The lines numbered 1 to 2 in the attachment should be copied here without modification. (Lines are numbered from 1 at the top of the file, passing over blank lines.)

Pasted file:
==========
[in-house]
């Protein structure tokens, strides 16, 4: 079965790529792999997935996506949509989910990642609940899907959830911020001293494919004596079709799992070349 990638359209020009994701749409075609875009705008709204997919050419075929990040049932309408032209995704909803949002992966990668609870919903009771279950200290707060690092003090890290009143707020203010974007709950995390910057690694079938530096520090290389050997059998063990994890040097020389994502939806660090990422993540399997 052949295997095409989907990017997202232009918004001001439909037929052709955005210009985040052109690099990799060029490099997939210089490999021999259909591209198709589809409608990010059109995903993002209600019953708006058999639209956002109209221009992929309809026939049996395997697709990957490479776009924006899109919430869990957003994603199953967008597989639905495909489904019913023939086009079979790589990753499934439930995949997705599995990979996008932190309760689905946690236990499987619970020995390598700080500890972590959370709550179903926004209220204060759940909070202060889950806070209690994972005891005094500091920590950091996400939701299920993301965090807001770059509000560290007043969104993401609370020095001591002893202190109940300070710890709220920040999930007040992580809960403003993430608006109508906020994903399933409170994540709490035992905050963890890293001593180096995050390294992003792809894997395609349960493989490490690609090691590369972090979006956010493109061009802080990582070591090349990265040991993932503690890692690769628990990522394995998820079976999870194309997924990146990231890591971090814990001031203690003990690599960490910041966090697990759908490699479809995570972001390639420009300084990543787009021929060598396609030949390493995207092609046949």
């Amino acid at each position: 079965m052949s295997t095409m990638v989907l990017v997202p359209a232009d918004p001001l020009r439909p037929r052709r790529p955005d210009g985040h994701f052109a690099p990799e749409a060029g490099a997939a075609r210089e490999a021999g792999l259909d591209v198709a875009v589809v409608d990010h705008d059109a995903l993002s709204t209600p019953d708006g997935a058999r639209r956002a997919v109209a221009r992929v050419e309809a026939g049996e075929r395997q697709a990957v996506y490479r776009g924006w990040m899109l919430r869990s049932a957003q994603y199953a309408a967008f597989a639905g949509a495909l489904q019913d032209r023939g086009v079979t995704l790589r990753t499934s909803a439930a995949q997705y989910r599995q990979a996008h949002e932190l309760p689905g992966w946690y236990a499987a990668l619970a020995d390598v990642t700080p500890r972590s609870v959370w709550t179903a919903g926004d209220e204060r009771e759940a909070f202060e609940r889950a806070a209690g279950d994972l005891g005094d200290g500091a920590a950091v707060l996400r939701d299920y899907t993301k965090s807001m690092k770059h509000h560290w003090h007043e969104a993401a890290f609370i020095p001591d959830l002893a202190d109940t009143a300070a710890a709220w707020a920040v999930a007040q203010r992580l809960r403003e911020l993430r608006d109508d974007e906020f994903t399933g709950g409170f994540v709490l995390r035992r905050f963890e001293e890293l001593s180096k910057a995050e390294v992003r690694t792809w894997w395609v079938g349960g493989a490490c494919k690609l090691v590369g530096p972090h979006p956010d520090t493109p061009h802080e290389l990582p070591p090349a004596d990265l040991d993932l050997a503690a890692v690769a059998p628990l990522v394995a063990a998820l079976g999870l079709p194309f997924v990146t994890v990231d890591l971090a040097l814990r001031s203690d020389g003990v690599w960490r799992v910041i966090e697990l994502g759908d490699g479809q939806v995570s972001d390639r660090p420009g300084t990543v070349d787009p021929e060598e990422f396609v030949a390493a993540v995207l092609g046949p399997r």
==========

[in-house]
């Protein structure tokens, strides 16, 4: 079965790529792999997935996506949509989910990642609940899907959830911020001293494919004596079709799992070349 990638359209020009994701749409075609875009705008709204997919050419075929990040049932309408032209995704909803949002992966990668609870919903009771279950200290707060690092003090890290009143707020203010974007709950995390910057690694079938530096520090290389050997059998063990994890040097020389994502939806660090990422993540399997 052949295997095409989907990017997202232009918004001001439909037929052709955005210009985040052109690099990799060029490099997939210089490999021999259909591209198709589809409608990010059109995903993002209600019953708006058999639209956002109209221009992929309809026939049996395997697709990957490479776009924006899109919430869990957003994603199953967008597989639905495909489904019913023939086009079979790589990753499934439930995949997705599995990979996008932190309760689905946690236990499987619970020995390598700080500890972590959370709550179903926004209220204060759940909070202060889950806070209690994972005891005094500091920590950091996400939701299920993301965090807001770059509000560290007043969104993401609370020095001591002893202190109940300070710890709220920040999930007040992580809960403003993430608006109508906020994903399933409170994540709490035992905050963890890293001593180096995050390294992003792809894997395609349960493989490490690609090691590369972090979006956010493109061009802080990582070591090349990265040991993932503690890692690769628990990522394995998820079976999870194309997924990146990231890591971090814990001031203690003990690599960490910041966090697990759908490699479809995570972001390639420009300084990543787009021929060598396609030949390493995207092609046949």